Fen Fungi | Jonathan Revett

Human-Shaped Mushrooms Confirmed As Unique Species After 15 Years

While I'm often at my most comfortable at home, others prefer to spend their time exploring the great outdoors. And although there is a lot to love about what nature has to show us, we're always going to have our favorites.

They may not get as much widespread appreciation as flowers, but a pretty passionate community has found a clear favorite in mushrooms. There are so many out there with so many different properties, uses, and dangers that hunting for them can feel a lot like trying to get as many Pokémon as possible.

I'd say it's a less nerdy version of that, but it's probably more accurate to call it "differently nerdy."

Anyway, while one man doesn't exactly claim to be an expert mycologist, the discovery he happened upon even stumped those who could claim that for a very long time.

While he was exploring the Fens of Norfolk, England back in 2000, Jonathan Revett discovered a fascinating mushroom.

Fen Fungi | Jonathan Revett

Although it already appeared unique when it was "fresh and fleshy" in his words, this mushroom named Geastrum britannicum takes on its signature characteristic when it dries out a little.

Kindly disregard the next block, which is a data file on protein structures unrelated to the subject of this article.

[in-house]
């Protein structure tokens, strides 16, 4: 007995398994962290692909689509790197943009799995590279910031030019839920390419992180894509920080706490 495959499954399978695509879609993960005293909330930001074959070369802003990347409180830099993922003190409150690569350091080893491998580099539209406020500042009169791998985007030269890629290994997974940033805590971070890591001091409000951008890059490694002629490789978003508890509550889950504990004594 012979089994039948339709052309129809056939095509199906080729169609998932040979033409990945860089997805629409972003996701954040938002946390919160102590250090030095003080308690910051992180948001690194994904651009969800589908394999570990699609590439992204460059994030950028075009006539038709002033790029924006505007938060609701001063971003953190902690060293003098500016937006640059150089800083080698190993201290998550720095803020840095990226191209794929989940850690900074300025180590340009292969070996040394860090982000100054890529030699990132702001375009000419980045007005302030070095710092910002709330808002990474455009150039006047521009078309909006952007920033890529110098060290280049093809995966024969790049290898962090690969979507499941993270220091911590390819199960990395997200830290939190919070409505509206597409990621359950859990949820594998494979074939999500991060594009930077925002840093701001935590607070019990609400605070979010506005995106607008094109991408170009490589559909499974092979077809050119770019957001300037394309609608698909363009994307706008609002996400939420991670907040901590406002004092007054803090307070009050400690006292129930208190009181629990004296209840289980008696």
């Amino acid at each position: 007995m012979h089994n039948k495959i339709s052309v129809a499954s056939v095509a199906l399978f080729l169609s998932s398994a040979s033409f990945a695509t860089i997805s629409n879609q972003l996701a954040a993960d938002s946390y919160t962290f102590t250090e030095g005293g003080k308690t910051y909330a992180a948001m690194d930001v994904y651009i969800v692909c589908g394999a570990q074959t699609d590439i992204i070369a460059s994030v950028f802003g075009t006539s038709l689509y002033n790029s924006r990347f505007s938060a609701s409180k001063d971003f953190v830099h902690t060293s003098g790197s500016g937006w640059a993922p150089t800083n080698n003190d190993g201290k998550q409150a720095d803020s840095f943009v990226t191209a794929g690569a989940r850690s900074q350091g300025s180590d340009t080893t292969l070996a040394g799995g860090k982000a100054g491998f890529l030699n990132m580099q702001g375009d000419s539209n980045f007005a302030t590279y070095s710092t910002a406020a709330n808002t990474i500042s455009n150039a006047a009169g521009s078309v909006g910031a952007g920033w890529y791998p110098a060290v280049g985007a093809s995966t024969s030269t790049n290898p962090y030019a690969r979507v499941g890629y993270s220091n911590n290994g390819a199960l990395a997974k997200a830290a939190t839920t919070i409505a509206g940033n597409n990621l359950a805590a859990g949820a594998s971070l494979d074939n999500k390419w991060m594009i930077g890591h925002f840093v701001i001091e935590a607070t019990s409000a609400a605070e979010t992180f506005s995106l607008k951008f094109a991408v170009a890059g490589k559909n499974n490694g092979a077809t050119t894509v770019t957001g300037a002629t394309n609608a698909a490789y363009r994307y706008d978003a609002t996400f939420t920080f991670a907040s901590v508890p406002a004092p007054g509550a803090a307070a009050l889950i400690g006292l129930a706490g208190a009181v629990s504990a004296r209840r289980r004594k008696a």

As you can see, the less fresh they get, the more these mushroom appear to be standing around with their arms at their sides.

Fen Fungi | Jonathan Revett

As Revett told The Daily Mirror, "They do look like little mushroom men. It's really strange how their shape makes them look like they have a head and arms. That's what drew my attention to them."

As wild as they look, though, experts at the time weren't ready to call them a new mushroom species.

Wikimedia Commons | Dan Molter

As The New Yorker reported, they instead thought the mushrooms were just a variant of the rayed earthstar, the mushroom pictured above.

Indeed, there is some resemblance, but it turns out that it's not quite close enough.

Although it took 15 years to confirm a significant difference, a group of mycologists in Spain did just that.

Fen Fungi | Jonathan Revett

As The Daily Mirror reported, they carried out a DNA sequence analysis and determined that they were just different enough from the rayed earthstar to count as their own species.

As Revett said, "It felt brilliant knowing I'd found something new. I wouldn't normally question the experts but I just knew these were different."

h/t: The Daily Mirror

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